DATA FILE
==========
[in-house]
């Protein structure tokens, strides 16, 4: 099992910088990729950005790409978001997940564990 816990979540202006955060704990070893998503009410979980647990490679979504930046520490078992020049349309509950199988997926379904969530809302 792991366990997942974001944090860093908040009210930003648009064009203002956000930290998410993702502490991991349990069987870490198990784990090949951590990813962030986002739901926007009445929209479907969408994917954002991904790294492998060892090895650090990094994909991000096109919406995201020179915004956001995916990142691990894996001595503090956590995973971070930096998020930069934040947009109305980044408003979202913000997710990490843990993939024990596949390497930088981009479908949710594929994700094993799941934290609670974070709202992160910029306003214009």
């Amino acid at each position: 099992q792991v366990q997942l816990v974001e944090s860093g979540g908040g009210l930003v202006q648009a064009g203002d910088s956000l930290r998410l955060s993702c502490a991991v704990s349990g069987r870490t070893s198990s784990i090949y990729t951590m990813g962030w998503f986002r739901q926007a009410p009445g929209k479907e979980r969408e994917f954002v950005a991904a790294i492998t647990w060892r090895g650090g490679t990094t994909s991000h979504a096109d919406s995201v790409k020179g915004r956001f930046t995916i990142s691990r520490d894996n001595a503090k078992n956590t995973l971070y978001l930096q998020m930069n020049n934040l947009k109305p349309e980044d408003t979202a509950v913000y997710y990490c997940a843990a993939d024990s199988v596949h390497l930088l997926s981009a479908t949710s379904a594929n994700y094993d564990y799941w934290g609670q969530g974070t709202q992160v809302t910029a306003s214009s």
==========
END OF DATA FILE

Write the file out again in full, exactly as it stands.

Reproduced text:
[in-house]
């Protein structure tokens, strides 16, 4: 099992910088990729950005790409978001997940564990 816990979540202006955060704990070893998503009410979980647990490679979504930046520490078992020049349309509950199988997926379904969530809302 792991366990997942974001944090860093908040009210930003648009064009203002956000930290998410993702502490991991349990069987870490198990784990090949951590990813962030986002739901926007009445929209479907969408994917954002991904790294492998060892090895650090990094994909991000096109919406995201020179915004956001995916990142691990894996001595503090956590995973971070930096998020930069934040947009109305980044408003979202913000997710990490843990993939024990596949390497930088981009479908949710594929994700094993799941934290609670974070709202992160910029306003214009």
């Amino acid at each position: 099992q792991v366990q997942l816990v974001e944090s860093g979540g908040g009210l930003v202006q648009a064009g203002d910088s956000l930290r998410l955060s993702c502490a991991v704990s349990g069987r870490t070893s198990s784990i090949y990729t951590m990813g962030w998503f986002r739901q926007a009410p009445g929209k479907e979980r969408e994917f954002v950005a991904a790294i492998t647990w060892r090895g650090g490679t990094t994909s991000h979504a096109d919406s995201v790409k020179g915004r956001f930046t995916i990142s691990r520490d894996n001595a503090k078992n956590t995973l971070y978001l930096q998020m930069n020049n934040l947009k109305p349309e980044d408003t979202a509950v913000y997710y990490c997940a843990a993939d024990s199988v596949h390497l930088l997926s981009a479908t949710s379904a594929n994700y094993d564990y799941w934290g609670q969530g974070t709202q992160v809302t910029a306003s214009s």